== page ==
Friday, December 14, 2007

Parish Christmas Letter

Grace and peace to you all in this Advent season!

Someone has just sent me an email complaint from a mother who felt that she had become invisible to her children and her husband. They seemed to see, not a person, but a source of food, clean clothes, and assorted help: “Can you fix this?” “Can you tie this?” “Can you open this?” At other times she felt like a mere clock, a car, or a TV guide. The sense of “no one seeing” afflicts more than just busy mothers. You may remember the climactic scene in the movie Joy Luck Club when the dutiful daughter finally cries out to her mother, “You never SEE me.” And that same “no one seeing” is what drives the belief – we learn it young -- that even negative attention is better than none.
This sense of invisibility is especially trying in a community of faith: hard when we feel our individual efforts have no effect, harder when we fear that our collective witness as disciples of Jesus Christ is invisible to the world, and perhaps even to God.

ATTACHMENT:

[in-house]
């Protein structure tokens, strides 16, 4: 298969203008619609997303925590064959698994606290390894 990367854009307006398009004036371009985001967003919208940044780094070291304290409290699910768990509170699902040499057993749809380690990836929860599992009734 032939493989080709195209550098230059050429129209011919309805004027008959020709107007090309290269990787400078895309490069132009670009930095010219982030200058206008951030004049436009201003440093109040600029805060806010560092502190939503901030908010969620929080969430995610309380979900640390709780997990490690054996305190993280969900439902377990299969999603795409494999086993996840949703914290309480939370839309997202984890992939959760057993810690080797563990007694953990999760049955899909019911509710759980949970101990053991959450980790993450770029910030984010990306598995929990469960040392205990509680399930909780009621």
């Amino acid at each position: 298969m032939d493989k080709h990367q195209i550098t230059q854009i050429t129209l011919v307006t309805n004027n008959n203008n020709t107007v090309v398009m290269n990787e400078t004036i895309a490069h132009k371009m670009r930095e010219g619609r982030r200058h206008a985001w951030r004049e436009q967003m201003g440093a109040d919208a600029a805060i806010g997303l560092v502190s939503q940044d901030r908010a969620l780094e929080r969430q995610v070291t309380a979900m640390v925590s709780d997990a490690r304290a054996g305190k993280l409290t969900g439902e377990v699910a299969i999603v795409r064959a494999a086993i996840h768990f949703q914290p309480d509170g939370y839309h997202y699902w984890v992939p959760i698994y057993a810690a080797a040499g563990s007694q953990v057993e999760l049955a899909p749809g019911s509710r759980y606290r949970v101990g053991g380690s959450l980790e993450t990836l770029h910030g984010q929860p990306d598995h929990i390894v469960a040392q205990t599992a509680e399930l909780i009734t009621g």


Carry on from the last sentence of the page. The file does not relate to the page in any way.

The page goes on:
The troubled Mom in my email is comforted when a friend gives her a beautiful book about European cathedrals, “with admiration for the greatness of what you are building when no one sees.” The book reminds her that builders were often anonymous, and few lived to see their work finished, but they worked with passion because they believed that God saw – what even generations of worshipers would not and could not see, tiny details of carving, detailed mosaics, far over anyone’s head. “Why do you take the trouble over something no one will ever see?” “Because God sees.”
Part of the joy of this season, part of the blessing of the birth of Christ, is its assurance to us that “God sees”; like the mother in Joy Luck Club, who proves to her daughter that she DOES see, God sees us, and is delighted to see us—not peering anxiously to catch us doing wrong, but noting graciously all our fumbling attempts to want to be the people he created; all our stumbling choices for life over death, for faith over fear, for hope, for peace, for joy, for love. God, we may be sure, hangs around to see how it all turns out. God has the patience for outcomes beyond our imaginings.
So let us hope, make peace, rejoice, and love one another with confidence in the sight of God, walking forward steadily together into the New Year.

In this season, I wish you all joy and peace in believing!

2 comments:

Rev. Dulce said...

What a lovely post! Thanks.

RevDrKate said...

Oh and is that not a good thing...this patience of God's?!? Great reminder!